The profound oxidative stress that occurs following injury results in significant depletion of many endogenous antioxidants (vitamin C, E, selenium). Increasing evidence suggests antioxidant supplementation reduces infectious complications and organ dysfunction following injury and hemorrhagic shock. The purpose of this study was to evaluate the impact of high-dose antioxidant administration on the mortality rate of acutely injured patients.
In October 2005, we implemented a 7-day high-dose antioxidant protocol for acutely injured patients admitted to our trauma center. A retrospective cohort study, evaluating all patients admitted to the trauma service between October 2005 and September 2006 following protocol implementation (AO+), was performed. The comparison cohort (AO-) was made up of those patients admitted in the year prior to protocol implementation.
A total of 4,294 patients met criteria (AO+, N = 2,272; AO-, N = 2022). Hospital (4 vs 3 days, P < .001) and ICU (3 vs 2 days, P = .001) median length of stays were significantly shorter in the AO+ group. Mortality was significantly lower in the AO+ group (6.1% vs 8.5%, P = .001), translating into a 28% relative risk reduction for mortality in patients exposed to high-dose antioxidants. After adjusting for age, gender, and probability of survival, AO exposure was associated with even lower mortality (OR 0.32, 95% CI 0.22-0.46). Patients with an expected survival <50% benefited most (OR 0.24, 95% CI 0.15-0.37).
A high-dose antioxidant protocol resulted in a 28% relative risk reduction in mortality and a significant reduction in both hospital and ICU length of stay. This protocol represents an inexpensive intervention to reduce mortality/morbidity in the trauma patient.
"Increases in oxidative stress and overproduction of 57 reactive oxygen species (ROS) play important roles in 58 the pathophysiology of ischemic brain injury (Collier 59 et al., 2008). Oxidative stress relates to an imbalance 60 between ROS and the antioxidant system, including vita- 61 min E, vitamin C, b-carotene and scavenger enzymes 62 such as superoxide dismutase (SOD) and catalase 63 (Harris and Amor, 2011; Pamplona and Costantini, 64 2011; Watson et al., 2012). "
[Show abstract][Hide abstract] ABSTRACT: Hirulog-like-peptide (HLP) and low-molecular-weight heparin (LMWH) are thrombin inhibitor peptides. Our previous study demonstrated that hirulog-like-peptide could reduce vascular neointimal formation or restenosis in animals undergoing balloon catheter injury in carotid artery. However, the function of hirulog-like-peptide during ischemic stroke is largrly unknown. The present study investigated the effect of HLP on brain injury, which was induced by suture middle cerebral artery occlusion in mice. Mice were divided into 4 groups, which included a sham group and 3 treatment groups. Ischemia was induced by transient suture insertion into the middle cerebral artery for 90 minutes, and mice were either treated with saline, HLP or LMWH. Infarct volume, neurologic deficits and apoptotic factors were measured following 1 to 14 days of ischemia. We demonstrated that hirulog-like-peptide intravenous injection alleviated brain infarct volume and improved neurologic outcomes (p<0.05). HLP decreased levels of PAR-1, caspase-3, malondialdehyde (MDA) and Bax, increased the activities of catalase and Bcl-2, and improved the ratio of Bcl-2/Bax compared with the control (p<0.05). This study indicates that HLP and LMWH reduced infarct volume and improved neurobehavioral outcomes induced by tMCAO. In addition, HLP had a beneficial effect on the regulation of the thrombin receptor and key apoptosis regulators in the mouse brain. These results suggest that HLP may be a potential alternative therapy for arterial occlusion-induced cerebral ischemia.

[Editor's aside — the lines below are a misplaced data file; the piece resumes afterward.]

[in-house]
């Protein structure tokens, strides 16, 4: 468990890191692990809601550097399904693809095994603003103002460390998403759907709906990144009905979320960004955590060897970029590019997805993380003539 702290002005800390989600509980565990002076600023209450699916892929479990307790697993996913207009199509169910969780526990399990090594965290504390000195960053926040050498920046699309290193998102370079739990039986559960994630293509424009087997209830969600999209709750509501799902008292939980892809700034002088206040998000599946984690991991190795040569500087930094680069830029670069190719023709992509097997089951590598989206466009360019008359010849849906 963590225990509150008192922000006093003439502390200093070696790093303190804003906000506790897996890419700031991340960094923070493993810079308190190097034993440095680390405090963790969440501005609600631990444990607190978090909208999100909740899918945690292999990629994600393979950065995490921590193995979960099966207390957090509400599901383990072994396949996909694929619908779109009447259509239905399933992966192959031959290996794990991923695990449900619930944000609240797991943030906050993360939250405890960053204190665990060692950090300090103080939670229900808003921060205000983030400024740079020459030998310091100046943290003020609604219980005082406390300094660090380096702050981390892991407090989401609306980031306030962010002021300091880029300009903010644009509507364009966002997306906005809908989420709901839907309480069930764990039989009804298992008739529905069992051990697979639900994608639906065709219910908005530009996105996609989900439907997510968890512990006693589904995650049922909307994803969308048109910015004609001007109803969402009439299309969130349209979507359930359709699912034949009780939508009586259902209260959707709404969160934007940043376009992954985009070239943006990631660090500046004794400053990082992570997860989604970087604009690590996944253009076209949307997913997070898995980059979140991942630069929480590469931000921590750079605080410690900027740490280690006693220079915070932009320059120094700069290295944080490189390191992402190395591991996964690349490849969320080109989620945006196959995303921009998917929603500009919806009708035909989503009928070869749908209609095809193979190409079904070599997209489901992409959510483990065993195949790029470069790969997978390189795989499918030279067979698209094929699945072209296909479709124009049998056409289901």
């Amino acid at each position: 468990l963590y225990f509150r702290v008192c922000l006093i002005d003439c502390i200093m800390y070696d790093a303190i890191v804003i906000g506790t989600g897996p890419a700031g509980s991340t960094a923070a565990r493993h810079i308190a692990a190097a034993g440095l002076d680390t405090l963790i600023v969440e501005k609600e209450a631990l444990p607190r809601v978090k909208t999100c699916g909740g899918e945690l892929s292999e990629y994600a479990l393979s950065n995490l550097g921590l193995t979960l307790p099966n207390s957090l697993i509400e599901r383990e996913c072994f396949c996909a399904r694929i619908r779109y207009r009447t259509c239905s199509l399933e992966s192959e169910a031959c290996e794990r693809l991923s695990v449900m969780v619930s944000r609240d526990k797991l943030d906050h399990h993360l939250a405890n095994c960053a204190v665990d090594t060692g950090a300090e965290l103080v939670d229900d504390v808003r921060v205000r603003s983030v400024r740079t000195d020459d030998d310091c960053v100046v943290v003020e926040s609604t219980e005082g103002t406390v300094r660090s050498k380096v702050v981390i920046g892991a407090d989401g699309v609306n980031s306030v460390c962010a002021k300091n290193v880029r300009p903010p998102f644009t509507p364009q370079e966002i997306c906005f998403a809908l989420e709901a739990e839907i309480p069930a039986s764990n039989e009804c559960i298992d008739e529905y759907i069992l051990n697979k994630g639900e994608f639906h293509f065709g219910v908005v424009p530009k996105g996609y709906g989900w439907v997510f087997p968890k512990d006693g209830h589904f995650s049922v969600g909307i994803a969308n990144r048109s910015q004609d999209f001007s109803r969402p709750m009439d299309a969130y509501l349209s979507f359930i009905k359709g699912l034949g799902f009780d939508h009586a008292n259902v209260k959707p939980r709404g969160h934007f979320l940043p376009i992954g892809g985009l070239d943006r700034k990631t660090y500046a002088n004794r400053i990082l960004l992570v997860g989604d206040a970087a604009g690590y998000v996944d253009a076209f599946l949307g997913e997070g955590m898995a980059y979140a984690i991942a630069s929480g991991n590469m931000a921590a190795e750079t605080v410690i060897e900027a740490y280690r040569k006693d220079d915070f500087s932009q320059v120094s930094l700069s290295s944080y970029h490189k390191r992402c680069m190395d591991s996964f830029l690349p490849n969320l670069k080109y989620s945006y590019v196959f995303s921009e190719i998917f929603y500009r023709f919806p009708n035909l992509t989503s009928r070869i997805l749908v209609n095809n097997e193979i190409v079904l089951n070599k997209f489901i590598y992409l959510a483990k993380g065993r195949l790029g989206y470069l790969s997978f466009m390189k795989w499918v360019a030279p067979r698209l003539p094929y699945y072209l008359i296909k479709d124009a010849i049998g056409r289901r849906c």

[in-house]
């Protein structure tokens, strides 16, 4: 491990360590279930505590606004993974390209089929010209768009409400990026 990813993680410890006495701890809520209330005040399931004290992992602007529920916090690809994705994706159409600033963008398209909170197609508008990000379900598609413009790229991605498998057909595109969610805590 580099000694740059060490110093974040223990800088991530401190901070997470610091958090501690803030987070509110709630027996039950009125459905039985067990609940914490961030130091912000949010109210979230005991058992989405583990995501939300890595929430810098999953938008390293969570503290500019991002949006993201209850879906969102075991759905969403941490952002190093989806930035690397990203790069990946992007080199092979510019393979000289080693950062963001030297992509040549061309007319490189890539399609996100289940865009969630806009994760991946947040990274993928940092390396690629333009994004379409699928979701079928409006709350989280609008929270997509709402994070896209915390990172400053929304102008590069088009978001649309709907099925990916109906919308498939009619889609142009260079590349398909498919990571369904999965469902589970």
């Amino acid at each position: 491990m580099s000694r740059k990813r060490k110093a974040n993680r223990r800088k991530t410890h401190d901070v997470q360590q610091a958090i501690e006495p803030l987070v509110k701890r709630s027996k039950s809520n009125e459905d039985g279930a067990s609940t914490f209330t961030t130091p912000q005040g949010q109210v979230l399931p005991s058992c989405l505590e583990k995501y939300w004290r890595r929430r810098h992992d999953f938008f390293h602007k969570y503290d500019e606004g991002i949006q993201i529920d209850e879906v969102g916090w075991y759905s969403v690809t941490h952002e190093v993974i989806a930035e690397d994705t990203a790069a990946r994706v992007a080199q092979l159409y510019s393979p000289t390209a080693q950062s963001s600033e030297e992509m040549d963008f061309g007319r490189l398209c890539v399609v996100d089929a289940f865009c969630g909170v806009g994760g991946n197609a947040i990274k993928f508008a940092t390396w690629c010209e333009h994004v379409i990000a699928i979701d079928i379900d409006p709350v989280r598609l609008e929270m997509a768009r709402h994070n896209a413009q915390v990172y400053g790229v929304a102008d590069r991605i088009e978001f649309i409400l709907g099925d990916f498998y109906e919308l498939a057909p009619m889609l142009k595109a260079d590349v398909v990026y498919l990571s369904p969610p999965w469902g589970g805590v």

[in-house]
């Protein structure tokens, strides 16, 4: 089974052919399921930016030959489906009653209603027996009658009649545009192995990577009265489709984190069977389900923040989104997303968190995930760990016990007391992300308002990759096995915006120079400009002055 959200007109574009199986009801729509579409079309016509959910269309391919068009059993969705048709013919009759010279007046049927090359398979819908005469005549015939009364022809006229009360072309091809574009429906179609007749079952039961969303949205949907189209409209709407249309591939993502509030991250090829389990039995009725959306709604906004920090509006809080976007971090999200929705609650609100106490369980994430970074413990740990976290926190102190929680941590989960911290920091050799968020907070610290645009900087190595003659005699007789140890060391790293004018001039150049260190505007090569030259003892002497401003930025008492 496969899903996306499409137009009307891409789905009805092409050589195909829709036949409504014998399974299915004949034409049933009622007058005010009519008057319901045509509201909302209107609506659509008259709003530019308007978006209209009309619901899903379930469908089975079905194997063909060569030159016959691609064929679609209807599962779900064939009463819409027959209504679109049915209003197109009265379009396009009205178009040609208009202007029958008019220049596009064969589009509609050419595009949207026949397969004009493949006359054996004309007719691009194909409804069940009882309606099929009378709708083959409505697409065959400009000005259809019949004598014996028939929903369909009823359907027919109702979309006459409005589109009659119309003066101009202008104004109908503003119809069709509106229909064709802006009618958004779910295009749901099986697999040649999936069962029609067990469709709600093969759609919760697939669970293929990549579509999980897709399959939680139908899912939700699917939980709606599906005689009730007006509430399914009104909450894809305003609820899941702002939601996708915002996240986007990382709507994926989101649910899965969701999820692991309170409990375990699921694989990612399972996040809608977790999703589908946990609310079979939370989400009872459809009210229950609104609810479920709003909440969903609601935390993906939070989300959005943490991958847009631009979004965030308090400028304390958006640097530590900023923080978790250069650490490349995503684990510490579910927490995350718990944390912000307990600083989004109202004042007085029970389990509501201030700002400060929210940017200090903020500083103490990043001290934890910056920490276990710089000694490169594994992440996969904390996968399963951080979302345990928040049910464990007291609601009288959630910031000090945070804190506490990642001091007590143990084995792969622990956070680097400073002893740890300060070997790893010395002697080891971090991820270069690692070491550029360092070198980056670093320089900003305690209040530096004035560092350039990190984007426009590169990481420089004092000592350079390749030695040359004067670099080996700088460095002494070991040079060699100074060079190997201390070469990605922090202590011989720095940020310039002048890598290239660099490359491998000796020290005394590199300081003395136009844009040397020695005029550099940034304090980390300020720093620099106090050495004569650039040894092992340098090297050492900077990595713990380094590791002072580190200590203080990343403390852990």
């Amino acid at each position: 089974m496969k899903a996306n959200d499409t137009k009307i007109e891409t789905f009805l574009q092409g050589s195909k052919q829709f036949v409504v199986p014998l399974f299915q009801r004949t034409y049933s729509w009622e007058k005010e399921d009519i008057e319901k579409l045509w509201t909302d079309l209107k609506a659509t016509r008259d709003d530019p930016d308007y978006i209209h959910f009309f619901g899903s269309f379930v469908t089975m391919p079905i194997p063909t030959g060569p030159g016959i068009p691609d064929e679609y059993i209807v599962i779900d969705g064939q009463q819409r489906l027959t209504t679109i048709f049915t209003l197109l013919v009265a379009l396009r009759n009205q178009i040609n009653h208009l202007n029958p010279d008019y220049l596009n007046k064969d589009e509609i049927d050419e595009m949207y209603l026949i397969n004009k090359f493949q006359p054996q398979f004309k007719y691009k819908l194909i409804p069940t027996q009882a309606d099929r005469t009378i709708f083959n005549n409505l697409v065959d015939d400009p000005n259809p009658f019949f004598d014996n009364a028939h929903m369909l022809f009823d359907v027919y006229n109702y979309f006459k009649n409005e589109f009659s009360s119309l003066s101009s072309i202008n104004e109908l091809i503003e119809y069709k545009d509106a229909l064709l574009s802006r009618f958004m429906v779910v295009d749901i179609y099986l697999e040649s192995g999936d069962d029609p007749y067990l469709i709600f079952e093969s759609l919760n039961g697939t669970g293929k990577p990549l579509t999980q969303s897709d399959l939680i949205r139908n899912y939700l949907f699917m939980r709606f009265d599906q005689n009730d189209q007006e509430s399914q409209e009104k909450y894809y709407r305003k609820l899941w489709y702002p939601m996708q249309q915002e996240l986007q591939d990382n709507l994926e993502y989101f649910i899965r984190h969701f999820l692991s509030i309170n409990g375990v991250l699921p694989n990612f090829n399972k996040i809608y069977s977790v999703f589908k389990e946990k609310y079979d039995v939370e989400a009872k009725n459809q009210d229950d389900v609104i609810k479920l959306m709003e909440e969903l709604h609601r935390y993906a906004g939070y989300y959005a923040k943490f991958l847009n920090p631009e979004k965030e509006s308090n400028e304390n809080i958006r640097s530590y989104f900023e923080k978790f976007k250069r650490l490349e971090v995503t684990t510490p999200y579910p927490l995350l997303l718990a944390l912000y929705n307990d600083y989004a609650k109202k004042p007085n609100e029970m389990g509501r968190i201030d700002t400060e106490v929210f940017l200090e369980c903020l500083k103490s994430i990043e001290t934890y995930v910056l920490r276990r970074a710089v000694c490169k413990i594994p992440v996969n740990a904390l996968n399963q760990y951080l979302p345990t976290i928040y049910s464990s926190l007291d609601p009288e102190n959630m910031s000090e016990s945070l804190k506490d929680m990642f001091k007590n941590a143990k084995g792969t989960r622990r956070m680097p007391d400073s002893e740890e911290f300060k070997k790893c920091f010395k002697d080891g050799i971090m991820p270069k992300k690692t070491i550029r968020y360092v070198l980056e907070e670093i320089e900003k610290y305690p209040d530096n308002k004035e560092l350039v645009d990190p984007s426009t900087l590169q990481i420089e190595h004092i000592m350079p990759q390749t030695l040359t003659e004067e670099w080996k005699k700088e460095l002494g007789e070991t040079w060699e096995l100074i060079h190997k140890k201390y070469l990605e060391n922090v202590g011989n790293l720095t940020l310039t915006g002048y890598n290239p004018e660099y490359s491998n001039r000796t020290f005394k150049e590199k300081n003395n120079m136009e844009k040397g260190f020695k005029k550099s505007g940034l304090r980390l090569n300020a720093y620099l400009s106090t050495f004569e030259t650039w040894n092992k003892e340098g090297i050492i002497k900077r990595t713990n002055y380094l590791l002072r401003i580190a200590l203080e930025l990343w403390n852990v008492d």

[Show abstract][Hide abstract] ABSTRACT: Patients with polytrauma can be viewed as paradigmatic of the critically-ill patient. These previously healthy patients undergo a life-threatening aggression leading to an organic response that is no different from that in other types of patients. The profile of trauma patients has changed and currently corresponds to patients who are somewhat older, with a higher body mass index and greater comorbidity. Severe injuries lead to intense metabolic stress, posing a risk of malnutrition. Therefore, early nutritional support, preferentially through the enteral route, with appropriate protein intake and glutamine supplementation, provides advantages over other routes and types of nutritional formula. To avoid overnutrition, reduced daily calorie intake can be considered in obese patients and in those with medullary lesions. However, little information on this topic is available in patients with medullary lesions.
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